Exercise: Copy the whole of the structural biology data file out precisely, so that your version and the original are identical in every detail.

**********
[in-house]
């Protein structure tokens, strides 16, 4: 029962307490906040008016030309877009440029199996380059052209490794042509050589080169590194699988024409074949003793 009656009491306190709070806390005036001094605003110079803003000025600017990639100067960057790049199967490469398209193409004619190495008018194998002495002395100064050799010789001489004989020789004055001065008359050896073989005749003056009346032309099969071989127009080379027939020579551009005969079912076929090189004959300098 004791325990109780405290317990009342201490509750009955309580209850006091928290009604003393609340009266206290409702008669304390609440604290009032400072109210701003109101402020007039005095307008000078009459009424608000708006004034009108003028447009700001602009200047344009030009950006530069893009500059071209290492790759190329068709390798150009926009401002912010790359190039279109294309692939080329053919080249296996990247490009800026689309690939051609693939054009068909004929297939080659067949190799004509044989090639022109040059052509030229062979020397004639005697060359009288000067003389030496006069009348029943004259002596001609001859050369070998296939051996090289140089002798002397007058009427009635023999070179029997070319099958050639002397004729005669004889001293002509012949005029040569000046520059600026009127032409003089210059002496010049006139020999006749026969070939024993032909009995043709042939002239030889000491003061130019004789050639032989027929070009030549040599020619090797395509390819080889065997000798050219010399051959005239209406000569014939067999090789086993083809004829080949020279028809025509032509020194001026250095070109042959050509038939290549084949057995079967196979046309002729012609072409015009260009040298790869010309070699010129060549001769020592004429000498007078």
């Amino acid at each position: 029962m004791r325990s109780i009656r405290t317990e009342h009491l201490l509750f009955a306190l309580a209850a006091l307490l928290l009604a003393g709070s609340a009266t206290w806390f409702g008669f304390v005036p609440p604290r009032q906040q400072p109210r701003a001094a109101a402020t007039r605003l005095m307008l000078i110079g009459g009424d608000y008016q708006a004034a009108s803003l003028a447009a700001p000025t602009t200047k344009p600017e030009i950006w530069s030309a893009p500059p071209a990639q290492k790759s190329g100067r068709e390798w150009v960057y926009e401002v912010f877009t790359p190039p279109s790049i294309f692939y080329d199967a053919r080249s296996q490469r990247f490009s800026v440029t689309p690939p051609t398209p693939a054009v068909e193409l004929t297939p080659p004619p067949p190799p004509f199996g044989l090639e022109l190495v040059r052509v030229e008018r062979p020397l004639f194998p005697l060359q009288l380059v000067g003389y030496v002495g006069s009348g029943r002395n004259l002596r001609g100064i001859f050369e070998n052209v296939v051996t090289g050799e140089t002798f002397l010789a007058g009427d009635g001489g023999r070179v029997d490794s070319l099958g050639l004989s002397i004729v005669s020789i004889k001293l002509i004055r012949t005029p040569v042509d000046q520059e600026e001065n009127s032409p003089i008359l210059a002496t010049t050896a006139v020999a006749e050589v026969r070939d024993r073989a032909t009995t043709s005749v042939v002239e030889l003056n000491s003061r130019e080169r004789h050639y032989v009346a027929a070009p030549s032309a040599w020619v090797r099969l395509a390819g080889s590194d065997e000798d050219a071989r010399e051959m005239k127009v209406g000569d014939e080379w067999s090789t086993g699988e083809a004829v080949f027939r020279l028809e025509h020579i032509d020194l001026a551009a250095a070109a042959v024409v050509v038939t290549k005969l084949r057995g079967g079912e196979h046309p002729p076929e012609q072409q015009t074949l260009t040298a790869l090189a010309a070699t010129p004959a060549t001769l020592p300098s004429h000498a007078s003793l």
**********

[in-house]
């Protein structure tokens, strides 16, 4: 029962307490906040008016030309877009440029199996380059052209490794042509050589080169590194699988024409074949003793 009656009491306190709070806390005036001094605003110079803003000025600017990639100067960057790049199967490469398209193409004619190495008018194998002495002395100064050799010789001489004989020789004055001065008359050896073989005749003056009346032309099969071989127009080379027939020579551009005969079912076929090189004959300098 004791325990109780405290317990009342201490509750009955309580209850006091928290009604003393609340009266206290409702008669304390609440604290009032400072109210701003109101402020007039005095307008000078009459009424608000708006004034009108003028447009700001602009200047344009030009950006530069893009500059071209290492790759190329068709390798150009926009401002912010790359190039279109294309692939080329053919080249296996990247490009800026689309690939051609693939054009068909004929297939080659067949190799004509044989090639022109040059052509030229062979020397004639005697060359009288000067003389030496006069009348029943004259002596001609001859050369070998296939051996090289140089002798002397007058009427009635023999070179029997070319099958050639002397004729005669004889001293002509012949005029040569000046520059600026009127032409003089210059002496010049006139020999006749026969070939024993032909009995043709042939002239030889000491003061130019004789050639032989027929070009030549040599020619090797395509390819080889065997000798050219010399051959005239209406000569014939067999090789086993083809004829080949020279028809025509032509020194001026250095070109042959050509038939290549084949057995079967196979046309002729012609072409015009260009040298790869010309070699010129060549001769020592004429000498007078």
């Amino acid at each position: 029962m004791r325990s109780i009656r405290t317990e009342h009491l201490l509750f009955a306190l309580a209850a006091l307490l928290l009604a003393g709070s609340a009266t206290w806390f409702g008669f304390v005036p609440p604290r009032q906040q400072p109210r701003a001094a109101a402020t007039r605003l005095m307008l000078i110079g009459g009424d608000y008016q708006a004034a009108s803003l003028a447009a700001p000025t602009t200047k344009p600017e030009i950006w530069s030309a893009p500059p071209a990639q290492k790759s190329g100067r068709e390798w150009v960057y926009e401002v912010f877009t790359p190039p279109s790049i294309f692939y080329d199967a053919r080249s296996q490469r990247f490009s800026v440029t689309p690939p051609t398209p693939a054009v068909e193409l004929t297939p080659p004619p067949p190799p004509f199996g044989l090639e022109l190495v040059r052509v030229e008018r062979p020397l004639f194998p005697l060359q009288l380059v000067g003389y030496v002495g006069s009348g029943r002395n004259l002596r001609g100064i001859f050369e070998n052209v296939v051996t090289g050799e140089t002798f002397l010789a007058g009427d009635g001489g023999r070179v029997d490794s070319l099958g050639l004989s002397i004729v005669s020789i004889k001293l002509i004055r012949t005029p040569v042509d000046q520059e600026e001065n009127s032409p003089i008359l210059a002496t010049t050896a006139v020999a006749e050589v026969r070939d024993r073989a032909t009995t043709s005749v042939v002239e030889l003056n000491s003061r130019e080169r004789h050639y032989v009346a027929a070009p030549s032309a040599w020619v090797r099969l395509a390819g080889s590194d065997e000798d050219a071989r010399e051959m005239k127009v209406g000569d014939e080379w067999s090789t086993g699988e083809a004829v080949f027939r020279l028809e025509h020579i032509d020194l001026a551009a250095a070109a042959v024409v050509v038939t290549k005969l084949r057995g079967g079912e196979h046309p002729p076929e012609q072409q015009t074949l260009t040298a790869l090189a010309a070699t010129p004959a060549t001769l020592p300098s004429h000498a007078s003793l």